In his work, Against Equality of Opportunity, Cavanagh introduces and provides valid points for his argument against equality of job distribution and the value of equal job opportunity. His multipart argument begins with the establishment that equal job distribution is not feasible due to the fact that not everyone is able to have equally good/satisfactory jobs. Consequently, he determines that if the goal is to pursue equality in the economic sphere, the only kind of equality possible is that of job opportunity. For the remainder of his argument, he appeals to the notion that equal job opportunity entails an “equal chance to become unequal” and proceeds to attack this type of equality in precisely two ways. First, he concludes that the egalitarian aim to pursue equality of job opportunity fails in that it stems from a value of competition and identifying peoples’ talents as opposed to stemming from a value of equality. In this case, he claims that equality is guaranteed in merely a procedural sense and not in any robust sense making the principle fundamentally anti-egalitarian. Second, he determines that if this is not the case, then equality of job opportunity is too demanding in that it fails to acknowledge that equal life chances and equal luck are impossible and therefore it, as a principle, cannot hold (Cavanagh, 97). This latter conclusion is one I wish to critique. That is, his rejection of equality of job opportunity on the grounds that it is unable to account for instances of unequal life chances and unequal luck. As I will later show, this particular claim is not one that carries much strength and moreover, it does not follow that an egalitarian means to establish a just society, that is, one in which everyone gets what they deserve and no one gets what they don’t deserve, should be abandoned. 

Cavanagh’s idea of equal job opportunity supposing an “equal chance to become unequal” can be taken very literally and one may argue that in the case of a diverse group of people being given an equal chance to apply for a job which only some are qualified for is not really giving them equal opportunity because they were not given equal resources for success to begin with. However, Cavanagh addresses this point and in response, states that even if it were the case that people could be given equal starting positions and equal resources to have a chance at becoming the best (for a job, etc.), equal life chances and equal luck are impossible and therefore, establishing equality in this respect isn’t possible (Cavanagh, 137). To be more concrete with this conclusion, Cavanagh argues against the egalitarian claim that “it is unfair for some people to be worse off than others through no fault of their own”, that is, that it is unfair for anyone to be worse off than anyone else unless they have done something to deserve it. Conclusively, he claims that under this light, it would follow that someone having bad luck isn’t deserving of it because they had no control over it, and similarly, someone having good luck would be equally not deserving of it. He finds something wrong with this idea that one should not feel deserving of the outcomes of a fortunate life circumstance that was beyond their control as since any kind of luck is impossible to control, he ultimately finds something wrong with the principle of equal job opportunity (Cavanagh, 88). That is, that it is not feasible because it cannot guarantee equal life chances and equal instances of luck. I would like to argue however, that because luck is impossible to control, that it should therefore not be part of establishing equality. Further, I would like to point out that focusing on what can’t be controlled is counterproductive to focusing on what can be controlled. From the view of inequality being a result of the inevitability of luck, it does not follow that equal job opportunity can’t be ensured and that everyone can’t be given an equal chance to succeed in spite of the uncertain and unfair events that may take place. In his conclusion, Cavanagh misses the point of the egalitarian claim that “it is unfair for some people to be worse off than others through no fault of their own”. What this claim aims to convey is that it is unfair for anyone to be worse off than anyone else in the scope of what can be controlled by society unless they have done something to deserve it. This is the egalitarian attempt to promote justice and to make sure that people aren’t made to suffer the consequence of that which they did not decide for themselves and was not a product of an unpreventable life chance or turn of events. It seems irrational to think that because luck cannot be controlled, an effort can’t or shouldn’t be made to ensure that everyone has equal job opportunity within the scope of what is obtainable. People should be given at least the resources they need to have equal chances despite what good or bad luck life may bring them. For this reason, I would like to appeal to the notion of luck egalitarianism and argue that on the side of justice, variations of how well-off people are should be determined solely by the choices they make and not the differences in their unchosen life circumstances. On this account and in light of wanting to accomplish a just society as the one defined in the introduction of this essay, it seems more reasonable to accept a principle of equality of opportunity that excludes instances of luck as opposed to rejecting it entirely for things that cannot be controlled.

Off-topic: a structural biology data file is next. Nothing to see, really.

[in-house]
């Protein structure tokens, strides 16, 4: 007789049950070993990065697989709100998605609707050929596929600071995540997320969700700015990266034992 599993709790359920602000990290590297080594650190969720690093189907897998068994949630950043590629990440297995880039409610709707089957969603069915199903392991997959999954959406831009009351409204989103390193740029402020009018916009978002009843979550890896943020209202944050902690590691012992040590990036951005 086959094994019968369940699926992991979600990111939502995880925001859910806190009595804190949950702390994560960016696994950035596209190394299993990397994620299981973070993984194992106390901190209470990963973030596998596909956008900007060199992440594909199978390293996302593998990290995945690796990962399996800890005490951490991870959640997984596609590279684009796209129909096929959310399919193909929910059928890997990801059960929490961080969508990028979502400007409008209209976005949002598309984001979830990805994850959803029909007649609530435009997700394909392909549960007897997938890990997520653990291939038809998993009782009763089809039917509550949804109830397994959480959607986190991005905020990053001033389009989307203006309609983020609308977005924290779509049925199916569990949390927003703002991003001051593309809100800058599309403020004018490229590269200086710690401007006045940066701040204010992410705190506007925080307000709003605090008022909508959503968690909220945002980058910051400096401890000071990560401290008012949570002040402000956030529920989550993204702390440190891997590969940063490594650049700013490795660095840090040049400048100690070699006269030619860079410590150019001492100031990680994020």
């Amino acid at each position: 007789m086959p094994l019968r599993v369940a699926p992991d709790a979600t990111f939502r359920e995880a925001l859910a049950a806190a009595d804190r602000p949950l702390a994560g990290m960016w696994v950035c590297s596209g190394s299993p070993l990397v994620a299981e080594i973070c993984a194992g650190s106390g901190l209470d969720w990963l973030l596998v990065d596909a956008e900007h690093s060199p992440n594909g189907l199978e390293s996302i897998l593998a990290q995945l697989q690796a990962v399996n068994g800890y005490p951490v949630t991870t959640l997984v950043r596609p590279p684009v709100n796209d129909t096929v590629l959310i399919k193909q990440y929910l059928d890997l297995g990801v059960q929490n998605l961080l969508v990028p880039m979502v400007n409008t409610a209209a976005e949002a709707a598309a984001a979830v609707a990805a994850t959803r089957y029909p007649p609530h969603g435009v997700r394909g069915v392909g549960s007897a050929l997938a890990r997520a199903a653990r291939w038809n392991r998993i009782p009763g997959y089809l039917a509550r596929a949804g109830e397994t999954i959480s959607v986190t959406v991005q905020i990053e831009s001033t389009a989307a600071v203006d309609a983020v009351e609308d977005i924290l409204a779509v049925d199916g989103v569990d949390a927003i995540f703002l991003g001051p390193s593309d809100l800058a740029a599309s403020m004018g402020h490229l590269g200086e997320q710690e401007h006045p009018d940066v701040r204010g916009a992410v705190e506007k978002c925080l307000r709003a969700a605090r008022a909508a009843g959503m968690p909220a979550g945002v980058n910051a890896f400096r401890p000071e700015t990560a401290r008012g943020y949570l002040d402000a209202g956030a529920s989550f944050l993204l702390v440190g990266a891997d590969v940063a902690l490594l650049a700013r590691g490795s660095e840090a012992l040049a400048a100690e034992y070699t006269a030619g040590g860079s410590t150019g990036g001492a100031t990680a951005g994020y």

Cavanagh’s argument, despite raising significant points, lacks strength, particularly in his justification for rejecting equality of job opportunity. He is too quick to dismiss this principle and fails to consider any other means of salvaging it. Moreover, he is flawed in the assumption that the impossibility of equal life chances and equal luck infers the impossibility of equal job opportunity. It would be unreasonable to let that which governs a principle of equality for establishing social justice be something beyond human control, and therefore it should not play a role in rejecting it. That members of society will inevitably be subject to varying life circumstances is not a valid reason to not attempt to ensure that they are given equal regard and provided with at least the minimum resources needed to achieve success.

Reference: Cavanagh, Matt. Against Equality of Opportunity. Oxford University Press, 2007.